“I’m trying to help her… I’m trying to keep them safe.” Those were the words of the beleaguered sister of Ebony Wilkerson, captured on a 911 recording, just two hours before Ebony drove herself and three children into the Atlantic Ocean. These types of cases activate our impulse to blame and assign responsibility. There is a place for that conversation, but it does little to arm you with the skills or awareness to address real-life problems. What many of these cases DO offer is an opportunity to learn how our individual actions can help the Ebonys of the world.
Certainly, mental health symptoms can be quite difficult to assess and communicate. How do you know if someone is really hearing voices or if they’re just deep in their faith? There are no home test kits that can calculate, describe or predict symptoms. What you can do is trust your instincts and knowledge about your loved one and learn basic information like Mental Health First Aid.
As defined by Mental Health First Aid USA, “Mental Health First Aid is an in-person training designed for anyone to learn about mental illnesses, including risk factors and warning signs. Similar to CPR, participants learn a 5-step action plan to help people who are in emotional crisis.” In addition to increasing your knowledge, evaluating your own willingness to deal with mental illness is necessary. Too often, those in need of mental health services do not receive help until it’s too late due to family members’ reluctance to deal with the situation. Many atrocities can be attributed to long-term emotional wear and tear without adequate coping skills or support.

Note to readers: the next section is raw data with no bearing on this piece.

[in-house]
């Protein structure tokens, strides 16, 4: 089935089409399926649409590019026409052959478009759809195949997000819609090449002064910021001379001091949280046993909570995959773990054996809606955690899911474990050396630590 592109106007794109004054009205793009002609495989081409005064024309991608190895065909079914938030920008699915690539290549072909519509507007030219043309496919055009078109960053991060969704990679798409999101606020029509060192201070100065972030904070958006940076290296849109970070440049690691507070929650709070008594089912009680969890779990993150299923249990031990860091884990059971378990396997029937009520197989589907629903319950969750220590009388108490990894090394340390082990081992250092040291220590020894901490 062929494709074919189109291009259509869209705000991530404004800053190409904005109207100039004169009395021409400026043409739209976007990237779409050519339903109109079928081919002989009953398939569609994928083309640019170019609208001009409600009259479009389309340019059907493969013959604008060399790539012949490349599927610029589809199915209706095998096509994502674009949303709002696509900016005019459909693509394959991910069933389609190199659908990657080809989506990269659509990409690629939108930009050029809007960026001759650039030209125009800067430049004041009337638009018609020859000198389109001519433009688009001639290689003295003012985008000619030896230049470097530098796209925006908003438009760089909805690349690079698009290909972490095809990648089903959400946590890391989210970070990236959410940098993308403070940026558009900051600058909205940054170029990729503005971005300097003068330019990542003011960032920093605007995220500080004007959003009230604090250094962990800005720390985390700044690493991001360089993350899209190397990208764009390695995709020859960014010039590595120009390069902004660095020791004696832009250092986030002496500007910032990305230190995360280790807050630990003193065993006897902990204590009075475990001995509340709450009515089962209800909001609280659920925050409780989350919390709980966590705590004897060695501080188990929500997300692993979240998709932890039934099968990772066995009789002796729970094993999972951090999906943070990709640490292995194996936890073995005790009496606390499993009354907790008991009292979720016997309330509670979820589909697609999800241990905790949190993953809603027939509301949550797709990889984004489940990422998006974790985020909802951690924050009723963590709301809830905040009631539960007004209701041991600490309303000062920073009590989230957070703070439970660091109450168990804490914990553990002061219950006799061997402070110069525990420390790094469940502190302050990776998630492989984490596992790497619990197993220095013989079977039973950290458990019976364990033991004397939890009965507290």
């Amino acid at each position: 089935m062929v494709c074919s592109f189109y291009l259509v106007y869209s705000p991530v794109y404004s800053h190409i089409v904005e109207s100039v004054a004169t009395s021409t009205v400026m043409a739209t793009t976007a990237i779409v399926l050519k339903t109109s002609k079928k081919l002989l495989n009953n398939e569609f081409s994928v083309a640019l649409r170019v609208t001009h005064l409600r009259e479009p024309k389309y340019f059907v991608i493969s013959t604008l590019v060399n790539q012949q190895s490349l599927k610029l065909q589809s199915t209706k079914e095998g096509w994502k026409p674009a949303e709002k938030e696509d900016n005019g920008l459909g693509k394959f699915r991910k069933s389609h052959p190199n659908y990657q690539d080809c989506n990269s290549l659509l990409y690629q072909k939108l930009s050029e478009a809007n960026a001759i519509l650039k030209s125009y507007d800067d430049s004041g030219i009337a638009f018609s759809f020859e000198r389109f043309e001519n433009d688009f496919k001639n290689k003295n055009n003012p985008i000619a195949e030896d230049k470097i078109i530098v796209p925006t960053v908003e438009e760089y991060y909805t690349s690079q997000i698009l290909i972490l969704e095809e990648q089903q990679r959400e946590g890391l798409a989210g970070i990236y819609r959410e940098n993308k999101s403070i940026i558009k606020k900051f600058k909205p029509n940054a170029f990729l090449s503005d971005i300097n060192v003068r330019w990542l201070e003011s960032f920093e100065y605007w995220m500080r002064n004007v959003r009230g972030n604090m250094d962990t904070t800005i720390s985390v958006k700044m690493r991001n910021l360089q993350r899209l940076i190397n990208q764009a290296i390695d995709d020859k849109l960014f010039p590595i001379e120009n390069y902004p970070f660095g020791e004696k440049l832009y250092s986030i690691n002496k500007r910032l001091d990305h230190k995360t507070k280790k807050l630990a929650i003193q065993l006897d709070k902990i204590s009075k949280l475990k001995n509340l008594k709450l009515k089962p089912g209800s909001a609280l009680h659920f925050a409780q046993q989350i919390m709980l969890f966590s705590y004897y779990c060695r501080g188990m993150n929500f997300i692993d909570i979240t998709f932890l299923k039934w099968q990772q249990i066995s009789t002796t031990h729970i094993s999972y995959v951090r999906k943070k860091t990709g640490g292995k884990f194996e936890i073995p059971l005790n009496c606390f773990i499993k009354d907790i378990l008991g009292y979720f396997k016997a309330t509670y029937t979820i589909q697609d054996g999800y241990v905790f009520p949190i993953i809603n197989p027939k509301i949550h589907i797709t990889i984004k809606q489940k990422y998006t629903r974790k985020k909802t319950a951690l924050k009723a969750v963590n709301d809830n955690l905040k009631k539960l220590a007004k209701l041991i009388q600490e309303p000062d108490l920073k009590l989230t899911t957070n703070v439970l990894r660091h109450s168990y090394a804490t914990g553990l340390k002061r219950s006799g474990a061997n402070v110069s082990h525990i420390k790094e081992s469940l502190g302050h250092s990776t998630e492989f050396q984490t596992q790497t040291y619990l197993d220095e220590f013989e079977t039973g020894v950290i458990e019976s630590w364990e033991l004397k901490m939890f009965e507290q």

Here are a few tips to get you started:
Track gratitude and achievement with a journal. Include 3 things you were grateful for and 3 things you were able to accomplish each day.
Set up a getaway. It could be camping with friends or a trip to the tropics. The act of planning a vacation and having something to look forward to can boost your overall happiness for up to 8 weeks!
Work your strengths. Do something you’re good at to build self-confidence, then tackle a tougher task.
Experiment with a new recipe, write a poem, paint or try a Pinterest project. Creative expression and overall well-being are linked.
Boost brainpower by treating yourself to a couple pieces of dark chocolate every few days. The flavanoids, caffeine, and theobromine in chocolate are thought to work together to improve alertness and mental skills.
Focus on life now. Sometimes, we don’t need to add new activities to get more pleasure. We just need to soak up the joy in the ones we’ve already got. Trying to be optimistic doesn’t mean ignoring the uglier sides of life. It just means focusing on the positive as much as possible.